The problem with low interest rates

The problem with low interest rates

The problem with low interest rates

We are fortunate in the mortgage industry. While other sectors have slowed or even shut down in the face of the pandemic, home financing is thriving. Borrowers have been rejoicing in the benefits of incredibly low interest rates – and mortgage brokers are cheering at this influx of new business.

This frenzy of activity happened so quickly that it’s been difficult to process how these incredibly low rates are going to impact the broader economy in the long term. And in the short term, we’ve been trying to get our clients into new mortgage products while the demand – and supply – lasts.

But given that our advice plays a major role in people’s financial security, the big picture should give us pause. There has been little dialogue on how this situation is going to be sustained. When lending rates are lower than the rate of inflation, it begs the question: Just how is this sustainable?

It’s clear that the federal government is taking unprecedented steps to keep economic activity going. The Bank of Canada has said they don’t plan to raise the overnight lending rate for the next two years – one of the first times the central bank has made such a declaration to the market. So far, it seems to be working. And as long as the central bank continues to keep liquidity in the market, economic activity will continue rolling. But there may be a day when this is no longer feasible as the debt becomes too much of a burden. 

Already, there are signs of concern. Over the last few months, the International Monetary Fund reported that Canada's debt has grown to 20% of GDP and is the highest out of the G20 nations. Adding to the concern, Fitch Ratings stripped Canada of its AAA status in June. A close friend of mine was head of fixed income securities at a large bank for many years. When I asked him how this situation is sustainable, he had a very short answer for me: It’s not.

Sure, we can keep it up in the short term, but there is no possible way a long-term lending solution can be less than inflation. At this stage, my friend says people should have the following thought in the backs of their minds: What is the lending environment going to look like five years from now?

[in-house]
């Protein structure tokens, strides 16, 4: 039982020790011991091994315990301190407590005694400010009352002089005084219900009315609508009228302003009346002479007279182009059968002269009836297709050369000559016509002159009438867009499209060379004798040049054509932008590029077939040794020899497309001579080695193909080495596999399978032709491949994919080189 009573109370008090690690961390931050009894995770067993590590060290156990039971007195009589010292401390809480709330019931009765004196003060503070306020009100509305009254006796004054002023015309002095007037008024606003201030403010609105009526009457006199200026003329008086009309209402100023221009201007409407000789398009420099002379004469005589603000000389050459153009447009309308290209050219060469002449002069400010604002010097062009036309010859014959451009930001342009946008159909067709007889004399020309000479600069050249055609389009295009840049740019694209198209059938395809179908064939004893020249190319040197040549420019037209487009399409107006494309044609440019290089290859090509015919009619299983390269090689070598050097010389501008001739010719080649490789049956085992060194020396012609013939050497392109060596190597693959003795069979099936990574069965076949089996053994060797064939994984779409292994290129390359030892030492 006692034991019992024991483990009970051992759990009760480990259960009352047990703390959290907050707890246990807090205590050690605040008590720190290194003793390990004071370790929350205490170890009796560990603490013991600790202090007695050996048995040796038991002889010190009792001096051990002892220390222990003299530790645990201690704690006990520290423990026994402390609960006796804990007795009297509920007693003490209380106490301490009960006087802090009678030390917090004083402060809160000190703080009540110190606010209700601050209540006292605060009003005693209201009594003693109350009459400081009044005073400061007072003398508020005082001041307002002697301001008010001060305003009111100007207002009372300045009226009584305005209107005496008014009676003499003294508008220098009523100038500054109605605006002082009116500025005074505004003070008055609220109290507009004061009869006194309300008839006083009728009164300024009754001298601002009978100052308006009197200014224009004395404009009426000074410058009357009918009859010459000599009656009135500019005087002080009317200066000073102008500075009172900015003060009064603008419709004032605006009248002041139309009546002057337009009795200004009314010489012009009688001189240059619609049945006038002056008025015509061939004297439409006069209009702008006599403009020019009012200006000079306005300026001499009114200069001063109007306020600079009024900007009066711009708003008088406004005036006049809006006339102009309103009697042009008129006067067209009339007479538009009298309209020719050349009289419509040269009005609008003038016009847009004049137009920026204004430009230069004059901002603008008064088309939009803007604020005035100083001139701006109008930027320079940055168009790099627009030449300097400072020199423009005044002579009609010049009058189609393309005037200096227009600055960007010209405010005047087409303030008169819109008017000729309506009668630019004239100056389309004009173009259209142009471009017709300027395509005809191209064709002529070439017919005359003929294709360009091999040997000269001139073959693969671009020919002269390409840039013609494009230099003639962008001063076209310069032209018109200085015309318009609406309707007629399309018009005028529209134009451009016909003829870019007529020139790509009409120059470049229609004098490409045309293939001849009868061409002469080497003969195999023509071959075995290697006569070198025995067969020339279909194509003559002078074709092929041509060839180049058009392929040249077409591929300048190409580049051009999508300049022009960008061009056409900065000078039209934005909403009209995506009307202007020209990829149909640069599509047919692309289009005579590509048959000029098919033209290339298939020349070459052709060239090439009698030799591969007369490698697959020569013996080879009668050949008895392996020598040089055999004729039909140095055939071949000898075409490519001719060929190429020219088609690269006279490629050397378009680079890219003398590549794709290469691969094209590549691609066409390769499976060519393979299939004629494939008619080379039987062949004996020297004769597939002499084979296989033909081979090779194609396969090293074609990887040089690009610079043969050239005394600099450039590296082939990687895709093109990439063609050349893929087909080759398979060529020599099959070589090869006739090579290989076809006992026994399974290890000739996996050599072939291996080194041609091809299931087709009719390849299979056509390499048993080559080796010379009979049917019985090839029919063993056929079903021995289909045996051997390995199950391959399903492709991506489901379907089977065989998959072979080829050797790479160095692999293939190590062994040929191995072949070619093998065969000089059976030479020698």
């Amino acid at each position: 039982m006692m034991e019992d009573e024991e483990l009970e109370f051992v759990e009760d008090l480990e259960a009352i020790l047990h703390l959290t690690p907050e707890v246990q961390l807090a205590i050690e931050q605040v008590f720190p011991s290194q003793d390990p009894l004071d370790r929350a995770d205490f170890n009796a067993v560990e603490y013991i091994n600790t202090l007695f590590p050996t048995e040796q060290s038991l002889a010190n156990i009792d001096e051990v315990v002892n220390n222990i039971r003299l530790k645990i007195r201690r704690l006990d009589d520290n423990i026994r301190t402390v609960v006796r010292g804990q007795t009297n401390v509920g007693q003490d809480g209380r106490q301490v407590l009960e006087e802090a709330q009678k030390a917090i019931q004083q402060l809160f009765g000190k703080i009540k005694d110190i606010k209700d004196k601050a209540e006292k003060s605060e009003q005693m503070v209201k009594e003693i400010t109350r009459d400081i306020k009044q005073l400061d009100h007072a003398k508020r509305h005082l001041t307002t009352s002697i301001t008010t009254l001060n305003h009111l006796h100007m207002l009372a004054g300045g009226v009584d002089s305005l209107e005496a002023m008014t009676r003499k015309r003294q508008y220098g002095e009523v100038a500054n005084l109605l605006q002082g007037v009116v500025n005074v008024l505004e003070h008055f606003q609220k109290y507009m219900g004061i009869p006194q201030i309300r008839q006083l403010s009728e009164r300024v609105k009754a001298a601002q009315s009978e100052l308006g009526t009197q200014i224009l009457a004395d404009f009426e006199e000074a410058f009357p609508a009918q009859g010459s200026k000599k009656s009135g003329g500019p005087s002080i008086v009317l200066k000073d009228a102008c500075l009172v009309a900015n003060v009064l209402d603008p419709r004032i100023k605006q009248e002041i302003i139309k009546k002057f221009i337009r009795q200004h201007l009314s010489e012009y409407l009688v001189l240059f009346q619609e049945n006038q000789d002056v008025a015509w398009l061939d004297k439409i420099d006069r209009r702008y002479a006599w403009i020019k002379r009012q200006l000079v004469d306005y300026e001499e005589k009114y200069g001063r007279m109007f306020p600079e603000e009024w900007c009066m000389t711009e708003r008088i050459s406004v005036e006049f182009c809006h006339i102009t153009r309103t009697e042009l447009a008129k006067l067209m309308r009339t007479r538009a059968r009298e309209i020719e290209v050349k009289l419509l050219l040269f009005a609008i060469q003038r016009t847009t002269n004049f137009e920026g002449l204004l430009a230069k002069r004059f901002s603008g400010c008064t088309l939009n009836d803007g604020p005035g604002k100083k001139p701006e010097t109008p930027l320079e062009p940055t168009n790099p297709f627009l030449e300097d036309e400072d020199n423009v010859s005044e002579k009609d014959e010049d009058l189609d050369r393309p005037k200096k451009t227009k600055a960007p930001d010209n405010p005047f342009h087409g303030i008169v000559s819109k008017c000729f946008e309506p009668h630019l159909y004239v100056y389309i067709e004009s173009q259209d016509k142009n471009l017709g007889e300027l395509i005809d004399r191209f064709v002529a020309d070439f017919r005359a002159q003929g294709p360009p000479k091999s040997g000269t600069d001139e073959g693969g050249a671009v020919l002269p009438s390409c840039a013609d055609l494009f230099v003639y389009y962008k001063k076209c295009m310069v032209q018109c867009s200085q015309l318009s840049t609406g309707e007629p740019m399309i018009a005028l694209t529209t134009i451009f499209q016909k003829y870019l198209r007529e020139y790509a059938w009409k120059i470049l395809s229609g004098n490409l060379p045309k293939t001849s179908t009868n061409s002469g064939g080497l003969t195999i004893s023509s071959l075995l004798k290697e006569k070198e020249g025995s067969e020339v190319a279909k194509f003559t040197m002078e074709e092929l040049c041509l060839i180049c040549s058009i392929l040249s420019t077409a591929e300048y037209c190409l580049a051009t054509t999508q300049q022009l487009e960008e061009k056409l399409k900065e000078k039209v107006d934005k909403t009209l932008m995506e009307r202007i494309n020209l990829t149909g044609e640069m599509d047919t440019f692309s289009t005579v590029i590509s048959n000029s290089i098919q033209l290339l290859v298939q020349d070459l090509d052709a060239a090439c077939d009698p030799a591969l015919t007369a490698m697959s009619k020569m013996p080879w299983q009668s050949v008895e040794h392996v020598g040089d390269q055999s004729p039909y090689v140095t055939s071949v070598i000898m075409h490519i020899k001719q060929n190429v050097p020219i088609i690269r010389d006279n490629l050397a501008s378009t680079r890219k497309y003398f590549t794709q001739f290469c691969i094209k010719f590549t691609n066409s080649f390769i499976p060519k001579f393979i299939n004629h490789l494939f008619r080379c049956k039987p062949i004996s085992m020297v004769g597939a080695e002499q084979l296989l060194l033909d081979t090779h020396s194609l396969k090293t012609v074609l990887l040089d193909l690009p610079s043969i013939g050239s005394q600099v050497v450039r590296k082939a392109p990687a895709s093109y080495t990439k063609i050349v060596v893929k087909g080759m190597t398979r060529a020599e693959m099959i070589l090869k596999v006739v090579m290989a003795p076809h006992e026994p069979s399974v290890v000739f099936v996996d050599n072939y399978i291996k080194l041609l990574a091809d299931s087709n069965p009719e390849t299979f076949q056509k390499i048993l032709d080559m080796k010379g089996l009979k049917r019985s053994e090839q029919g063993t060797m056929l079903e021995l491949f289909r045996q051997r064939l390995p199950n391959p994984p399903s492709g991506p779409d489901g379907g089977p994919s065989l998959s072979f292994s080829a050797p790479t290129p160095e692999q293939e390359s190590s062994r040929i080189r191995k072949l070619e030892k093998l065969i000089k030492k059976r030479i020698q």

I also spoke with a senior executive at one of the nation’s lenders. He believes the federal government is essentially subsidizing the entire business right now by keeping liquidity within the markets. They’re buying bonds and commercial debt – actions that have kept our economy rolling. In light of this likely untenable situation, mortgage brokers not only need to be thinking ahead, but also thinking quite differently to give their clients the best advice.

Take mortgage term lengths, for example. As we all know, the five-year mortgage is the de facto standard. And there’s no question this is a good option for many people. But for borrowers concerned about the markets in these unprecedented times, securing the longest-term solution they can get is the probably the best course of action. In Canada, that’s a 10-year fixed rate mortgage. If buyers can lock in financial security for seven, eight or 10 years at interest rates that are the lowest we’ve ever seen, that could well be the most viable option for financial stability and mortgage certainty.

What does the future hold? Will we experience a period of rapid interest rate hikes within a few years? Are we going to experience negative inflation? My crystal ball is no better than anyone else’s, but we need to start having the conversation.

 

Jerome Trail is the broker of record at The Mortgage Trail, a Toronto-based boutique brokerage helping homeowners navigate the mortgage landscape.